December 1, 2005 A satellite called Swift is revealing that black holes have a messier birth than previously thought. Instead of being created in one instant, astrophysicists now believe after a star dies and collapses -- ultimately forming a black hole -- it continues to cause havoc. The baby black hole devours material while at the same time spewing it back out, a process that is revealed in multiple outbursts of gamma rays.
PHILADELPHIA--Black holes have baffled astronomers for decades. The first one was discovered in 1975. Now for the first time scientists are watching them unfold before their very eyes.
As a child, Peter Brown, an astronomy and astrophysics graduate student at Pennsylvania State University in Philadelphia, was fascinated by outer space. "Looking at Halley's comet thru the telescope when I was, when I was younger had a definite impact on me," he says.
As an adult, however, comets weren't enough for Brown. He wanted to see bigger, brighter things. Now for the first time he's able to see massive newborn black holes. "What fascinates me is that things that we're observing are so far away," he says.
Working with astrophysicists, Brown is part of a satellite project called Swift. Swift snaps photos of baby black holes being born, revealing a messier birth than previously thought. Dave Burrows, an astrophysicist at Pennsylvania State University, says, "So instead of these things sort of being a one instantaneous event, they seem to go on for hundreds of seconds as the black hole kind of gobbles up material."
Researchers now believe after a star dies and collapses, forming a black hole, the black hole continues to cause havoc, devouring material while at the same time spewing it back out in a series of multiple outbursts of light.
"What we're seeing is a lot of interesting things happening in the first few minutes after the explosion that we could never really see before," Burrows says. Catching new glimpses of black holes helps scientists better understand how the universe formed and puts curious minds at ease.
"Black holes are inherently fascinating because they are sort of mind-bending concepts," Burrows says. Concepts that stargazers like Brown to learn more about.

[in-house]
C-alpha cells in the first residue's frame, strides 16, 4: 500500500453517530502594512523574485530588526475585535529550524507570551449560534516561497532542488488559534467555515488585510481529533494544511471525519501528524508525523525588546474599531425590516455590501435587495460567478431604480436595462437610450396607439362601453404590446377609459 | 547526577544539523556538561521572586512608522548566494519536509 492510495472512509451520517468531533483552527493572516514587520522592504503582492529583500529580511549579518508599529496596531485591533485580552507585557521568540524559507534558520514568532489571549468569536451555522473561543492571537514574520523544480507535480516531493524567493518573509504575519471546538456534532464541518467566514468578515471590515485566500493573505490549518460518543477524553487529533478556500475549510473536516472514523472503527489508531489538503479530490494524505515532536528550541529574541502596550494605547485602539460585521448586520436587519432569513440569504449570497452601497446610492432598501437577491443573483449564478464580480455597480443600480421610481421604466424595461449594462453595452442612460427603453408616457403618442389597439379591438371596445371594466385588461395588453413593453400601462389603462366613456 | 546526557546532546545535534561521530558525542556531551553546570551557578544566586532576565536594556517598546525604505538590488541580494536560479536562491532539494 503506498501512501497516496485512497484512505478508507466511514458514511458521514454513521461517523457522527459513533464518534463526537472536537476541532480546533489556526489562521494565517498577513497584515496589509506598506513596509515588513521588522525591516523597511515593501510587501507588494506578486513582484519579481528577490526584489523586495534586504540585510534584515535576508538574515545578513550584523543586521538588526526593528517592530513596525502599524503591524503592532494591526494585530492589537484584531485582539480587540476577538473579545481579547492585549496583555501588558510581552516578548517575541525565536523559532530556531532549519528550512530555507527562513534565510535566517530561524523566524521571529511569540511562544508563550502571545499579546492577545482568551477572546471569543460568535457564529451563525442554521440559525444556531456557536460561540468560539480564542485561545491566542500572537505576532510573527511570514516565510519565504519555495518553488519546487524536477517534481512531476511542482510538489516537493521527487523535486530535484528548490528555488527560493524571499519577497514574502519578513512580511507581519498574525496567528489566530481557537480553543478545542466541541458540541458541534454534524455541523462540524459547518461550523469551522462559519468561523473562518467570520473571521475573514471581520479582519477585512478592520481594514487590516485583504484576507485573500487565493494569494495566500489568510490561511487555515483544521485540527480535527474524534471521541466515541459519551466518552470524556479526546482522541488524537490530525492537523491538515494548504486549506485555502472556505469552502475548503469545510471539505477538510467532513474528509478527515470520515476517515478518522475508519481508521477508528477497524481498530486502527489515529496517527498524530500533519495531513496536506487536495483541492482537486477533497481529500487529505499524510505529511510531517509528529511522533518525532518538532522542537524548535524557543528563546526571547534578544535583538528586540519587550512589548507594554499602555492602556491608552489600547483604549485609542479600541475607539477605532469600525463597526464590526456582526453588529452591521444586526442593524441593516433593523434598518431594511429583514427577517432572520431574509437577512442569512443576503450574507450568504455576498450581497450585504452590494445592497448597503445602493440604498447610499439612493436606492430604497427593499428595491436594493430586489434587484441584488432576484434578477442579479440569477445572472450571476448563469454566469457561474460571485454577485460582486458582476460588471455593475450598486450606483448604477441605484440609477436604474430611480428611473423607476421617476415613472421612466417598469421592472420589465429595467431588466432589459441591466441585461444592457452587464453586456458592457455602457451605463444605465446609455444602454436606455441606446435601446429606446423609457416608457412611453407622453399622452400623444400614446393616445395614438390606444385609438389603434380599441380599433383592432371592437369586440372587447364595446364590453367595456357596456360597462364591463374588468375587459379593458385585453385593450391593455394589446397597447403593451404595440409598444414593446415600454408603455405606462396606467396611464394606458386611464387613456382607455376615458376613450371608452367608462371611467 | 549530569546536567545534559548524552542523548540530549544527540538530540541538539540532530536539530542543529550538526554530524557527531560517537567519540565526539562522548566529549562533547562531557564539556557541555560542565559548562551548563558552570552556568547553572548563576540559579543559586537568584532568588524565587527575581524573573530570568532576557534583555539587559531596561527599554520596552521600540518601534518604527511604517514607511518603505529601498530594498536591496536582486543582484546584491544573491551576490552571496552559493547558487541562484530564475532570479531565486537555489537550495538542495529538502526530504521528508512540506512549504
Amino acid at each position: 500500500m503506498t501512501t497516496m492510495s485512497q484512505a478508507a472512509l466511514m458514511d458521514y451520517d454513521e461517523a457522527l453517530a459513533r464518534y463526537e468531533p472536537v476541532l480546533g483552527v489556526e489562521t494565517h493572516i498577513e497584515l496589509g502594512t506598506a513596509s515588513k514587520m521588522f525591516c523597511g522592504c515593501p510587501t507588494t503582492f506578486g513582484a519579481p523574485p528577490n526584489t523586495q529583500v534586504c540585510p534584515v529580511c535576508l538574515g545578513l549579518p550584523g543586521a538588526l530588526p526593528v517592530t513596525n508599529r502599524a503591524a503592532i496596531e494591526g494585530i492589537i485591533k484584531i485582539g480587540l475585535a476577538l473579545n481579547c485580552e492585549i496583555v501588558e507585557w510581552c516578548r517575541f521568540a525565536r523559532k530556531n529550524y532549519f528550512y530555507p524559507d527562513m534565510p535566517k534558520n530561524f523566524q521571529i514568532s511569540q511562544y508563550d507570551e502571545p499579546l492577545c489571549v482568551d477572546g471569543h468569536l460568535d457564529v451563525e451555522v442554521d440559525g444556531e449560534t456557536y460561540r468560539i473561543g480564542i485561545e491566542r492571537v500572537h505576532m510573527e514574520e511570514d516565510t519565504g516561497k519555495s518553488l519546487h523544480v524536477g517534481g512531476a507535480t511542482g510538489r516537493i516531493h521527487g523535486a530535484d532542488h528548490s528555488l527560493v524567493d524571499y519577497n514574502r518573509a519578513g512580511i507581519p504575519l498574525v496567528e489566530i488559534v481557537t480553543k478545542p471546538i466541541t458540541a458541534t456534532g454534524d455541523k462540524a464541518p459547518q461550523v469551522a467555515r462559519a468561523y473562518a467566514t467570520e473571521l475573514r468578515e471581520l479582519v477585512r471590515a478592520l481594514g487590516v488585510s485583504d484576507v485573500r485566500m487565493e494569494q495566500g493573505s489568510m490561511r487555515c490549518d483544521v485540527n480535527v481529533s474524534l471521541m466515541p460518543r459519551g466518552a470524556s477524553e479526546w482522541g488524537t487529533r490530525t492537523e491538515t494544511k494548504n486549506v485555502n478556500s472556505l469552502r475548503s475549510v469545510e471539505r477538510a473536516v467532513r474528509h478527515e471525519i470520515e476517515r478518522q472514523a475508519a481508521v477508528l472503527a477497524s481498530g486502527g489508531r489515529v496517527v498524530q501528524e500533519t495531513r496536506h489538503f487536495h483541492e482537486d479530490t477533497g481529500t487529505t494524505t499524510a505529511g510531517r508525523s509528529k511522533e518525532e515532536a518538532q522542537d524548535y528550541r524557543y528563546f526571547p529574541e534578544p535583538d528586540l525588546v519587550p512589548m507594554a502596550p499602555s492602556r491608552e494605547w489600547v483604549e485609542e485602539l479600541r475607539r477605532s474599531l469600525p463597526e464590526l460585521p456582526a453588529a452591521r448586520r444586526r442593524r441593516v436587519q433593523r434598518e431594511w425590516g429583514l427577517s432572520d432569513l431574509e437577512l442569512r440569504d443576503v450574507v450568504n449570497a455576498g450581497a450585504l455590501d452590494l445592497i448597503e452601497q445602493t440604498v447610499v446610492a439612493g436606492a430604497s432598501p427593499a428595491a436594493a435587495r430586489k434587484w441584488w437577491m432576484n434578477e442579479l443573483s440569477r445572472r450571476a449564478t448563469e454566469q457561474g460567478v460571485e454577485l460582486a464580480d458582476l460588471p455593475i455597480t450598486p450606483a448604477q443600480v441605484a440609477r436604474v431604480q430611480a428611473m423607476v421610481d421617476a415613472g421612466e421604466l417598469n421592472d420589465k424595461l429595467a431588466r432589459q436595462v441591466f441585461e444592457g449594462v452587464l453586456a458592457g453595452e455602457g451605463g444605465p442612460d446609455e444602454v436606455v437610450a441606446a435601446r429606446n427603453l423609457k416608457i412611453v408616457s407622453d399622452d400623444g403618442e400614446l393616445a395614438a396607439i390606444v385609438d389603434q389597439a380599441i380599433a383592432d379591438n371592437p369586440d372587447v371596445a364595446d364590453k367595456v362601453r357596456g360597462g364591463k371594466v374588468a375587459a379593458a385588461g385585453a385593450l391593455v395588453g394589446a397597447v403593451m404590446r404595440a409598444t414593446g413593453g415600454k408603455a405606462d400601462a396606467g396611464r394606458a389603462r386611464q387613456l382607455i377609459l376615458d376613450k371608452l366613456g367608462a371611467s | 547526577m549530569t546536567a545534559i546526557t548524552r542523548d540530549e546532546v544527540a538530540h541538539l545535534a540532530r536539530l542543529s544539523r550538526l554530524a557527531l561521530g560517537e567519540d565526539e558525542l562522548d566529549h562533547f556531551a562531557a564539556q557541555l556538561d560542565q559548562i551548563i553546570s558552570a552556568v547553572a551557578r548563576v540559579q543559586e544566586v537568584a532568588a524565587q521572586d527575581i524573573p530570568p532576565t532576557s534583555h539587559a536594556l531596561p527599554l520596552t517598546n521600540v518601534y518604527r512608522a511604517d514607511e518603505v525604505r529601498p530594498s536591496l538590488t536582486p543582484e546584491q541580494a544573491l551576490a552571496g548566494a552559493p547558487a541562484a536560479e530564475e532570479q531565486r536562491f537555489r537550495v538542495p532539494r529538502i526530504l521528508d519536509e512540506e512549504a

The Swift satellite, used to catch black holes in action, is unique because it detects a light burst from a dying star and rotates within minutes to record the explosion. Swift received a "best of what's new" award from Popular Science magazine.
BACKGROUND: Astronomers have always thought that large stars die in one big explosion that creates a black hole. New data from NASA's Swift satellite indicates that a star dies through a series of explosions -- three or four of them -- before forming a black hole.
WHAT IS SWIFT: Swift was launched in November 2004 to collect and analyze data on gamma ray bursts and other higher-energy happenings in the universe. Using Swift's state-of-the-art X-ray and ultraviolet telescopes, astronomers can now see gamma ray bursts within minutes, instead of hours or days, and can thus catch a glimpse of newborn black holes.
WHAT THEY FOUND: Whenever a massive star explodes, first there is a blast of gamma rays, followed by intense pulses, or "hiccups," of X-rays. There have been hints of such activity before, but Swift has detected more than a dozen clear cases of multiple explosions. Scientists are now exploring several hypotheses to describe this new phenomenon.
ABOUT BLACK HOLES: A black hole forms when a massive star has used up all its fuel and explodes, becoming a supernova or its more powerful cousin, a hypernova. The reason the Sun and other stars emit light is because trillions of nuclear reactions are taking place at the cores. With core temperatures of millions of degrees, hydrogen atoms can convert into helium atoms, emitting radiation in the process. At some point, however, all the atoms are used up and no more nuclear fusion can take place. Without that outward counter-force to the pull of gravity, a star collapses inward, eventually reaching a point where the attractive gravitational force is so strong, not even light can escape.
The American Astronomical Society contributed to the information contained in the TV portion of this report.